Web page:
Theory and Practice, Problems and Paradoxes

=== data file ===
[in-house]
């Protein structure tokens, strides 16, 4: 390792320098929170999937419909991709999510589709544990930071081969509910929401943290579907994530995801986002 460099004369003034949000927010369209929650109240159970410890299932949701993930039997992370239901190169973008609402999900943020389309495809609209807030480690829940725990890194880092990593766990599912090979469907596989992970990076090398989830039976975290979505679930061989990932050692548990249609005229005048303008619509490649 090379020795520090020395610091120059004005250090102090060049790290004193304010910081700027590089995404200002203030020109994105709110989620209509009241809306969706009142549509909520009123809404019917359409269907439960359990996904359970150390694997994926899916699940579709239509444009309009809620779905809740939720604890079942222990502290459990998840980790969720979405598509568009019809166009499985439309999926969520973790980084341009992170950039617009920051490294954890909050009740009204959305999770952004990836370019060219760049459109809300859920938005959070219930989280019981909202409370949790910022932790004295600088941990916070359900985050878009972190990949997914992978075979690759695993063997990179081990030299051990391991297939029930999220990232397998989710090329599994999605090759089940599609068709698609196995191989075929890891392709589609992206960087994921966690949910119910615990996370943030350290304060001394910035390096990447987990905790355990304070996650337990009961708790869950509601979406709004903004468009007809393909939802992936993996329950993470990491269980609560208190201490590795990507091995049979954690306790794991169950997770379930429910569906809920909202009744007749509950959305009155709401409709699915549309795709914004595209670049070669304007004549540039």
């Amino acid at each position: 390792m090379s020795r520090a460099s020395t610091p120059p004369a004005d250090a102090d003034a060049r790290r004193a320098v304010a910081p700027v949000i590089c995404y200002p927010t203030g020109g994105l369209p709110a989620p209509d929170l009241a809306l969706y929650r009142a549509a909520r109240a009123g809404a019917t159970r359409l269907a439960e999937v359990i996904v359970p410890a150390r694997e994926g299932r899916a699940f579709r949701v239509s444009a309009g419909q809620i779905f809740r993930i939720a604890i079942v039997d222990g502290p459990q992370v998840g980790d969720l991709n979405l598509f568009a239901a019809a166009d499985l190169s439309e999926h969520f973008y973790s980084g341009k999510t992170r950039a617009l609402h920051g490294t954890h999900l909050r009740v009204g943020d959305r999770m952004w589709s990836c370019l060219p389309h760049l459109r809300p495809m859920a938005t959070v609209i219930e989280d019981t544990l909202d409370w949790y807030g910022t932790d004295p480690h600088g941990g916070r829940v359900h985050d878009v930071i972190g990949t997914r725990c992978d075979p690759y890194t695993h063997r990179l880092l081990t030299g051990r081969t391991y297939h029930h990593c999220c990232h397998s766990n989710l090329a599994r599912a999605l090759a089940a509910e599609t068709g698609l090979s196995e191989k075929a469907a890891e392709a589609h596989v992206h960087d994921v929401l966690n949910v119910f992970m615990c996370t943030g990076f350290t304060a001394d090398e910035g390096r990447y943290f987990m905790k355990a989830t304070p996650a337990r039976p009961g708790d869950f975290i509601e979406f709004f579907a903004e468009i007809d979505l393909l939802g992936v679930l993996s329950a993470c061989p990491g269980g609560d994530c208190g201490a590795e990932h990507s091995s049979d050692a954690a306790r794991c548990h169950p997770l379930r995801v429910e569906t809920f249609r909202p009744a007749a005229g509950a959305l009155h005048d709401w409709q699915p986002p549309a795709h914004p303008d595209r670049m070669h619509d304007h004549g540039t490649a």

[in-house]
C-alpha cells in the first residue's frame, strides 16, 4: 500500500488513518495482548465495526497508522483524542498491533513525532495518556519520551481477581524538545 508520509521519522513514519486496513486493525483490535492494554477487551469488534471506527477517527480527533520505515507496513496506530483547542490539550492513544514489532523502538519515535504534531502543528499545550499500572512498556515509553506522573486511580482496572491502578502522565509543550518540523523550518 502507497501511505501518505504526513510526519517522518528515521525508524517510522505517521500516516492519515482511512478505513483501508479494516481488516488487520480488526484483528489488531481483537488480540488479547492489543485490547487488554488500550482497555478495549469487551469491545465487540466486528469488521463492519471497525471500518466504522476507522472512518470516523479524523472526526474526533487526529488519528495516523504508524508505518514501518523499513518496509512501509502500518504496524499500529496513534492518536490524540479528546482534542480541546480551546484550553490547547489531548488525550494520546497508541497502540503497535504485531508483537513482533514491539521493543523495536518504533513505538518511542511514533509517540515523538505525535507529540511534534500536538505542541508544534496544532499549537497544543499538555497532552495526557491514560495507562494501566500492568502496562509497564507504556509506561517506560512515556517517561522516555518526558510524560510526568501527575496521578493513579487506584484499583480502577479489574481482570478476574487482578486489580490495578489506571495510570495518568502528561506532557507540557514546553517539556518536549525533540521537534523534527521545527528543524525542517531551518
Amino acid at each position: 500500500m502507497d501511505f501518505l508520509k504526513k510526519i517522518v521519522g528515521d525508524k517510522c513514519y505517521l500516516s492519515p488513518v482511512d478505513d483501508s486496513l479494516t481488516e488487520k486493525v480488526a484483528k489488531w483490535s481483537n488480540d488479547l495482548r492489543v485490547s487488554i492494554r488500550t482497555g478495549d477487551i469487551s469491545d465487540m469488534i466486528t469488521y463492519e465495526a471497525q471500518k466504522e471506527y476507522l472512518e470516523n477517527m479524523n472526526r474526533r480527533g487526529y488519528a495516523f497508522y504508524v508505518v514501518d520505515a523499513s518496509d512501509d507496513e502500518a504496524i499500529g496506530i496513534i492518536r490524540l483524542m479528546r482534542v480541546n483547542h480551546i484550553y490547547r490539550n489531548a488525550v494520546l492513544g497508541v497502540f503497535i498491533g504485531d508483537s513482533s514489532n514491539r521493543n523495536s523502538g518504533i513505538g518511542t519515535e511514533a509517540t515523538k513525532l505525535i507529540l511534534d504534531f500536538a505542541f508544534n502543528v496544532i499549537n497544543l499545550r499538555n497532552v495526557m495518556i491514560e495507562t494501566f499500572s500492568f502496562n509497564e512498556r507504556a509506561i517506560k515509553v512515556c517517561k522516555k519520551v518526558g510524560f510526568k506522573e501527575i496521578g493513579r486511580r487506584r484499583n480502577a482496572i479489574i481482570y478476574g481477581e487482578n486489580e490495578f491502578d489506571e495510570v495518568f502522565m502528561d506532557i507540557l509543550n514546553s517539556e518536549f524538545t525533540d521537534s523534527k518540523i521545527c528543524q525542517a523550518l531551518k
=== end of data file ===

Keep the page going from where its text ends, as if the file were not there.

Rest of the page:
3. Power as Inﬂuence 3.1 I-Power: A Probabilistic Notion In § 1.1 we said, by way of informal explanation, that the voting power of a member of a board, under a given decision rule, is the extent to which the member is able to control the outcome of a division of the board. We should now like to make this rough explanation more precise. In the voting-power literature there are in fact two diﬀerent interpretations of a voter’s ‘ability to control the outcome of a division’, corresponding to the two motivations of voting behaviour discussed in Com. 2.2.2. However, these two interpretations are seldom clearly distinguished; more often than not they are conﬂated with each other.1 From the policy-seeking viewpoint on voting, the outcome of a division is simply the passage or failure of the bill in question. A bill having been proposed, each member forms a position — for or against it — and votes accordingly.2 Rational voters presumably form their positions by comparing the expected payoﬀ of the bill’s passage with that of its failure (here ‘payoﬀ’ must of course be understood in a very broad sense). These payoﬀs vary from member to member and from bill to bill; but — for a given member and a given bill — they are quite independent of the decision rule operated by the board. 1 A notable exception is , where the distinction is made quite explicitly (see passages quoted in Com. 2.2.2). This distinction is ampliﬁed in [36...
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